Anyhow, beyond these practical arguments, I really think that there is also a powerful moral debate here. It seems a desperately sad and limited view of human nature that the only reward that truly matters and truly motivates is financial.
And conversely, putting a price on such endeavour in many ways corrupts it. It undermines from the beginning what I think should be the primary role of technology and scientific innovation. I think it should primarily be a route to human progress, a way to collectively tackle the immense challenges that humanity faces. That the benefits of new technologies should be made available to all of humanity equally, as fast as possible, not only to rich people and rich nations. That they should lead to people leading happier, longer lives and having to work less, rather than driving growing inequality and huge wealth at the top whilst those at the bottom lead harder lives.
This is perhaps most clear in health, but it does not end there. COVID-19 clearly showed the limits of this private monopoly, money driven approach in the face of a collective crisis for humanity. How many new technologies that could drive a low-carbon future could be locked up behind monopolies and patents, their widespread use all over the world prevented, their cheap production delayed decades at huge cost to the planet?
Imagine a world where we had followed up on the public investment in vaccines, by conditioning that money on Moderna sharing its technology with the WHO MRNA hub and through this investing in new MRNA manufacturing plants worldwide. Moderna showed that it could, in the space of a few months, repurpose factories that had never even made vaccines before, to the point where they were producing hundreds of millions of doses. It was a stunning achievement. Instead of only doing that in Europe and the United States, imagine if it had been done worldwide. It is not unreasonable to think that millions of lives would have been saved as a result, and an amazing legacy of expertise and capacity would have been created to help us tackle other diseases and the next pandemic.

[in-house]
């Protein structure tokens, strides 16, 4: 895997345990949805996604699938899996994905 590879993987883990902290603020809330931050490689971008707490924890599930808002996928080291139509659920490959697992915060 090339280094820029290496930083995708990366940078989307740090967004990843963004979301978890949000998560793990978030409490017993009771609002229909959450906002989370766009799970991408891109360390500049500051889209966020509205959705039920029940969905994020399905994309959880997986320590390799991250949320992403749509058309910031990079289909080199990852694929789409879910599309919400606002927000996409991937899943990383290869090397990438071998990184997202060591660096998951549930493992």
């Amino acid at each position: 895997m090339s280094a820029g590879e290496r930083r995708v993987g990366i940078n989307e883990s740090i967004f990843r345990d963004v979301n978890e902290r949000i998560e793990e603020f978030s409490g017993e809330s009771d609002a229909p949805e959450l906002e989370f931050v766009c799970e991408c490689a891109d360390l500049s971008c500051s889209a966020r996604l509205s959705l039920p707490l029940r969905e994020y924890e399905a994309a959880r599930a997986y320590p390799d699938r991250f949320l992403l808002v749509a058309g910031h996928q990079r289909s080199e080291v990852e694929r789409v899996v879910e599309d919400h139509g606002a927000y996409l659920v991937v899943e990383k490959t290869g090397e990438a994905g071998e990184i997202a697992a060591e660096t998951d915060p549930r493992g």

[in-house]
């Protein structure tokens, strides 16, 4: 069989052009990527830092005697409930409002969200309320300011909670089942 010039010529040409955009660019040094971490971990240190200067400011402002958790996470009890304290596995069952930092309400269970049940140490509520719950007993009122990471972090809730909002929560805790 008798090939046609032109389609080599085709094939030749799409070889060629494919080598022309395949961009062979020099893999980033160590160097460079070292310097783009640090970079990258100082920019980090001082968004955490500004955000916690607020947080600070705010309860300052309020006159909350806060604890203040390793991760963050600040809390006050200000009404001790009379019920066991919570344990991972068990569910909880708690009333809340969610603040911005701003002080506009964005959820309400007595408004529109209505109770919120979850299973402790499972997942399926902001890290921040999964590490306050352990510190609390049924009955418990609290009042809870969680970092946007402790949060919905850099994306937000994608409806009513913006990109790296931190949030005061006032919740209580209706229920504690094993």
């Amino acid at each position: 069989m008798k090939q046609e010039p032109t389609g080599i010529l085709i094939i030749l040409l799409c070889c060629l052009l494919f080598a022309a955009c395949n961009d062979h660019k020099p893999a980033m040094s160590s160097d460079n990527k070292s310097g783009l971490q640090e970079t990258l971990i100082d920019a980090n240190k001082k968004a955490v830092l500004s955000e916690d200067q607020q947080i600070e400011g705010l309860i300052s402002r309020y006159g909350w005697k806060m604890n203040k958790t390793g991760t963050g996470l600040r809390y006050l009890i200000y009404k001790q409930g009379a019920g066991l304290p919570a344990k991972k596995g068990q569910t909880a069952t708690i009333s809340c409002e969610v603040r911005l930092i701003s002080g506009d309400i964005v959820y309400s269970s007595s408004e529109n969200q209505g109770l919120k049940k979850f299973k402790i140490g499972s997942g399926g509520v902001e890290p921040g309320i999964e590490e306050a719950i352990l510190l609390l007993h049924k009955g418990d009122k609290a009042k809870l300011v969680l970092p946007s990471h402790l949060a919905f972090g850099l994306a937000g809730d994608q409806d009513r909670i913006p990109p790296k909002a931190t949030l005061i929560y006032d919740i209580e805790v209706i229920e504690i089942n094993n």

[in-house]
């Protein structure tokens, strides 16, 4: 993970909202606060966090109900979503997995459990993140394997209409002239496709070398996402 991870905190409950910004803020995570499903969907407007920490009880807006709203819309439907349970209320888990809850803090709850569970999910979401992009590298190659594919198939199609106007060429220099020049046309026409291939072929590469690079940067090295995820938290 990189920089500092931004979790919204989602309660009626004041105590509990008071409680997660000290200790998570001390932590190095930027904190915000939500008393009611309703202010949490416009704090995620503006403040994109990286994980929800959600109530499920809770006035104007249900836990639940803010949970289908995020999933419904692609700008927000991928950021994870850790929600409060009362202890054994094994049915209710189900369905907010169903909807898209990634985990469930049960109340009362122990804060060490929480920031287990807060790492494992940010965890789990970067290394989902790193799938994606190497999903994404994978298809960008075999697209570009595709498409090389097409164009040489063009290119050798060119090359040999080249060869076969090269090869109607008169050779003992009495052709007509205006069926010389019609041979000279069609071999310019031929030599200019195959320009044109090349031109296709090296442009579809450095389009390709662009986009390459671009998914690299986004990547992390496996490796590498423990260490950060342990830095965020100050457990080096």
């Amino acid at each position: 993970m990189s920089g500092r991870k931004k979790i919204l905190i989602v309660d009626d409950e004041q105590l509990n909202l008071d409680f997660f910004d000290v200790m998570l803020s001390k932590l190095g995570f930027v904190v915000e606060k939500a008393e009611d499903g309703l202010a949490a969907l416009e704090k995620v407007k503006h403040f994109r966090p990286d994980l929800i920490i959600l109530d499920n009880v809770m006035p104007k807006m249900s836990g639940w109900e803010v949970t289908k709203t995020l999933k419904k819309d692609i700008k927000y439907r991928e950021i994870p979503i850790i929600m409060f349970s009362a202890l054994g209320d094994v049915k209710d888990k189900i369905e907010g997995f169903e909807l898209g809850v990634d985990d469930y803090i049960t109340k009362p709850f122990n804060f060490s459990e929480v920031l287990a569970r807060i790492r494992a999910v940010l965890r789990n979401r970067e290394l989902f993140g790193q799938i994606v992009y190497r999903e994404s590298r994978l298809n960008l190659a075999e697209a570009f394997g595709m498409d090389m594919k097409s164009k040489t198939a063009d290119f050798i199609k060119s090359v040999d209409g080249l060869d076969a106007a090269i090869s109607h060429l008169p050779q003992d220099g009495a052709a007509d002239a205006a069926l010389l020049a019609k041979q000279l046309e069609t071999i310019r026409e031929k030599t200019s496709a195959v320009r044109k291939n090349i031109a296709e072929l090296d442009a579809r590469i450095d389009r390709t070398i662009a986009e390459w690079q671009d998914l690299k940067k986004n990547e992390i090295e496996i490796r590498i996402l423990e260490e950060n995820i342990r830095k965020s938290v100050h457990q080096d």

The good news is that despite the derision of Davos man, the WHO scientists have managed to reengineer the Moderna vaccine, and through this develop MRNA expertise that is patent free and dedicated to the public good. It is too late for the millions who died, but it can still be the foundation of a truly public alternative. A demonstration that a different way is possible, a more public way, where doing the maximum good for humanity is the primary motivation of science. We should do all we can to support them.
Featured image: Researchers at Afrigen Biologics and Vaccines are attempting to replicate Moderna’s vaccine. Credit: Afrigen Biologics. Source: https://www.nature.com/articles/d41586-022-00293-2
Cover, "The Entrepreneurial State" by Mariana Mazzucato https://marianamazzucato.com/books/the-entrepreneurial-state
Scientists at the WHO MRNA Hub